That was one of the few healthful parts of dinner as the following two dishes were deep fried: fried Ipswich clams and crab-stuffed squash blossoms. The clam strips were overpowered by the batter so the dish became an exercise in eating crispy batter. The blossoms fared much better as the zucchini flowers were much more substantial and so held its own to the tempera coating. The mild crab filling and tangy yuzu dipping sauce were nice touches as well.

For the main show, we each ordered their 14 oz. rib-eye. Since each steak comes with two sauces, we each ordered a different combo to cover all our bases: Bearnaise & Lobster Bearnaise and the Tamarind & Green Peppercorn. Now, their steaks were broiled impeccably, but where was the seasoning? I could detect pepper, but my steak was definitely not salted, which is a pity as properly seasoned food is a fundamental of cooking.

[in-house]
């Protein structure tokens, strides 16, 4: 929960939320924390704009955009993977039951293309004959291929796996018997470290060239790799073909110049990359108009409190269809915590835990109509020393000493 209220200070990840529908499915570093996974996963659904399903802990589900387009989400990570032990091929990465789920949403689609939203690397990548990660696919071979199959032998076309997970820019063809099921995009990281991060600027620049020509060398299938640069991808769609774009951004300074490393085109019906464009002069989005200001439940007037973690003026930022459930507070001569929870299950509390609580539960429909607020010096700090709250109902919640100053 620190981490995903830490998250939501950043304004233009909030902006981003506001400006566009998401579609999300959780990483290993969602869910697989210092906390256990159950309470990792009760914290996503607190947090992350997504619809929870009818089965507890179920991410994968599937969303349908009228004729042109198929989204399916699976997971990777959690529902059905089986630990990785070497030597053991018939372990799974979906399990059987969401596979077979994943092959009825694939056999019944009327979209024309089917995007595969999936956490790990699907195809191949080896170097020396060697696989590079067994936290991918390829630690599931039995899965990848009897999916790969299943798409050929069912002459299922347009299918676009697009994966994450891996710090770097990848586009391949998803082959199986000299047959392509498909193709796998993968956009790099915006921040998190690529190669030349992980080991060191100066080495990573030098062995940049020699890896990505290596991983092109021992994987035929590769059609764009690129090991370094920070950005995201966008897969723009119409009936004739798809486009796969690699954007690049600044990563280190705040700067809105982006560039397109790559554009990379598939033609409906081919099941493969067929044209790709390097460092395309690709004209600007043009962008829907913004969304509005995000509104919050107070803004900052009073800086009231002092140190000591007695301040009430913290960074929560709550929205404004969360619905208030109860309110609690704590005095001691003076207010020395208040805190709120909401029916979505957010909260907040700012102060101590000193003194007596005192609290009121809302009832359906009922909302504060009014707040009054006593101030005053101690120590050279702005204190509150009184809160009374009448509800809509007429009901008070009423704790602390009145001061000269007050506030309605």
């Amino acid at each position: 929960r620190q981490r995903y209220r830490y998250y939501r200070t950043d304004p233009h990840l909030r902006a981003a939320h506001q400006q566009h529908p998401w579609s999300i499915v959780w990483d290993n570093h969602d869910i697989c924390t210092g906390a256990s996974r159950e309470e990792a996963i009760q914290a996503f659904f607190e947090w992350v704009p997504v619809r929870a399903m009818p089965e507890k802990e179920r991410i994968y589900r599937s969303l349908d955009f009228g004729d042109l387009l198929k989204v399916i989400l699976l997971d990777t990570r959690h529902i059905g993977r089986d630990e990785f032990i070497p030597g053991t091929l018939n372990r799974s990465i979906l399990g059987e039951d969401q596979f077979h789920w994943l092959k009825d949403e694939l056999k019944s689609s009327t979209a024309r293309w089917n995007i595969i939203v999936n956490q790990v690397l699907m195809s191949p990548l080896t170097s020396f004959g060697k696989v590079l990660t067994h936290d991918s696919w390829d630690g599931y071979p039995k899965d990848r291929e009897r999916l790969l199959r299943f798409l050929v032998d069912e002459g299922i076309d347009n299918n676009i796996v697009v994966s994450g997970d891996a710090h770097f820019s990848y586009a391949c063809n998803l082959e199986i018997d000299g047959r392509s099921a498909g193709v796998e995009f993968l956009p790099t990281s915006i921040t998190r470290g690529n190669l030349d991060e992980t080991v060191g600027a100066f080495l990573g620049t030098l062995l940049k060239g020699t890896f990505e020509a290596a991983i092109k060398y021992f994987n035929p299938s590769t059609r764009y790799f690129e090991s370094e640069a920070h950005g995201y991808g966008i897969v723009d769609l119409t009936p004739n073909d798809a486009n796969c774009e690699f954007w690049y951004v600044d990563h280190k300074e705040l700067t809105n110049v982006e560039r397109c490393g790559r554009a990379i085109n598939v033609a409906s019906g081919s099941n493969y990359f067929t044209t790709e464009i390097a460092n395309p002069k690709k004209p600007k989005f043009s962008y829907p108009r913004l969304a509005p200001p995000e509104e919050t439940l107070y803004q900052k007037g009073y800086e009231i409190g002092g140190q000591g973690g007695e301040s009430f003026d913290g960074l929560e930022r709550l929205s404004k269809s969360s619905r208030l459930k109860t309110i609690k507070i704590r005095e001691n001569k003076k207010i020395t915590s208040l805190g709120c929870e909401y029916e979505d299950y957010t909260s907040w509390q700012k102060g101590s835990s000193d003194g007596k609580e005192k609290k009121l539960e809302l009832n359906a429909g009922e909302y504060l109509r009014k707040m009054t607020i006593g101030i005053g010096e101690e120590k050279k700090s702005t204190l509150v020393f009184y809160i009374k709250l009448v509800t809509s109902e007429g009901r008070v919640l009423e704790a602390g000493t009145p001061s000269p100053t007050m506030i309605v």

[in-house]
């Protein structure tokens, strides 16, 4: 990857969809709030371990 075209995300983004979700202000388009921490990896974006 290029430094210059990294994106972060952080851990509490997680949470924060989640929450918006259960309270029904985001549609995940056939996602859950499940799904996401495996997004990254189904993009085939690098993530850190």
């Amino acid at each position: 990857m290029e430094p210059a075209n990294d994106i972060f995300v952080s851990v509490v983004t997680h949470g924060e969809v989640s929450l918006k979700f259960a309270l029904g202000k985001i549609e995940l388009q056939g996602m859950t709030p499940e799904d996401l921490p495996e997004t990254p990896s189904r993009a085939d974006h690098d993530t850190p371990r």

With no salt shaker in sight, I quickly reached for the pitchers of sauce. The first was the Bearnaise, an emulsified lemon butter sauce, didn’t help the cause. It added to the unctuousness of the steak and not much else. The Lobster Bearnaise was the same except with the added bonus of seafood essence. The Tamarind was better since it wasn’t butter, but its sweet, cloying taste also didn’t do much for the under salted meat. Fortunately, the Green Peppercorn fit the bill. It had the most sodium out of all sauces and the pepper helped cut through the fattiness of the meat.

To balance the steak, I ordered sauteed pea shoots. It was nicely prepared with big slivers of garlic.

For the big finale—the desserts—my friend had their chocolate paradise and I settled on their peach cobbler. Nothing much to say except I couldn’t find any faults with them.